Shortly before the surrender at Appamatox in April, 1865, a group of Union soldiers led by Major General George Stoneman embarked on a campaign to destroy the railroad and liberate their comrades held in a prison near Salisbury. On his return journey, Stoneman dispatched Capt. Alvin Gillam with a detachment of men enroute to Asheville to wreak destruction there. This regiment would pass directly through McDowell County.
As Mary Carson, her two little girls, and a live-in school teacher named Emma Rankin watched in horror, some 300 "blue coats" descended on Carson House. Ms. Rankin would later pen a personal eyewitness account of the events that followed. Her account tells of the day the master of the house, Jonathan Logan Carson, was forced to surrender the very shirt off his back; the family's struggles to hide valuables and livestock; meals served secretly in a slave's cabin; hundreds of campfires burning on the Carson House grounds, and many other stories of this time of horror in American History.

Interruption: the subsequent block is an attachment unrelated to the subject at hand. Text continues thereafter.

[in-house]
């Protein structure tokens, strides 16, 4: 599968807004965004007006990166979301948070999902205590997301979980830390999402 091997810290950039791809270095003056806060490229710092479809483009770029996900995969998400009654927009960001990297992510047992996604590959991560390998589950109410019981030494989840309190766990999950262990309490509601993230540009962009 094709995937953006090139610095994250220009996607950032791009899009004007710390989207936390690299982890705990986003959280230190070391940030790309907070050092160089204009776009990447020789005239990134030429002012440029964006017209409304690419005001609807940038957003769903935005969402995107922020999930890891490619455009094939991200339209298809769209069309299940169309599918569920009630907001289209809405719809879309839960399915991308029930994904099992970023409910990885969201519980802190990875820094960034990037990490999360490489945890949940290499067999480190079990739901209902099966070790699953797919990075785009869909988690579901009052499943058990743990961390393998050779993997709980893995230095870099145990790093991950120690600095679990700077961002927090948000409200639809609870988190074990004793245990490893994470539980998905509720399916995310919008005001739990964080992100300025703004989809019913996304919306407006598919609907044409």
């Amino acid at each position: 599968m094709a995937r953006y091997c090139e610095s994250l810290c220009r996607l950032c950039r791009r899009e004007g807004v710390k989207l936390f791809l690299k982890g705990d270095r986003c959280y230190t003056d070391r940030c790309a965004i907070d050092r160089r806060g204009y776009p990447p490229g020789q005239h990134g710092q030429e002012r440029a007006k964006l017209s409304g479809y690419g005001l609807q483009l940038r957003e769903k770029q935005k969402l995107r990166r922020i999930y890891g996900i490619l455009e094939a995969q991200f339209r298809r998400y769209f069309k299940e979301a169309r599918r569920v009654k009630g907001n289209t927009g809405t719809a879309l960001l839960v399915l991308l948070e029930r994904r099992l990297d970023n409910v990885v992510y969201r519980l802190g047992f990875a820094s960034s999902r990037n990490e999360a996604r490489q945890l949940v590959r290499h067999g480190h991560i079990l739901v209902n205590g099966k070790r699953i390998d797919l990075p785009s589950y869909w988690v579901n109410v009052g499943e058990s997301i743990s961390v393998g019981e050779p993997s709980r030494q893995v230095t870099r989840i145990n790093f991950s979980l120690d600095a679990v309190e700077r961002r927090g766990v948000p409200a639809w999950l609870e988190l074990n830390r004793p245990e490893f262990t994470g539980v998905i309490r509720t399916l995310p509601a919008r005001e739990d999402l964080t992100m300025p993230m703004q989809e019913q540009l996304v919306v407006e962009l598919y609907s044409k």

Historic Carson House has been designated as a Civil War Trails site, and is recognized as such by the Blue Ridge Heritage Council.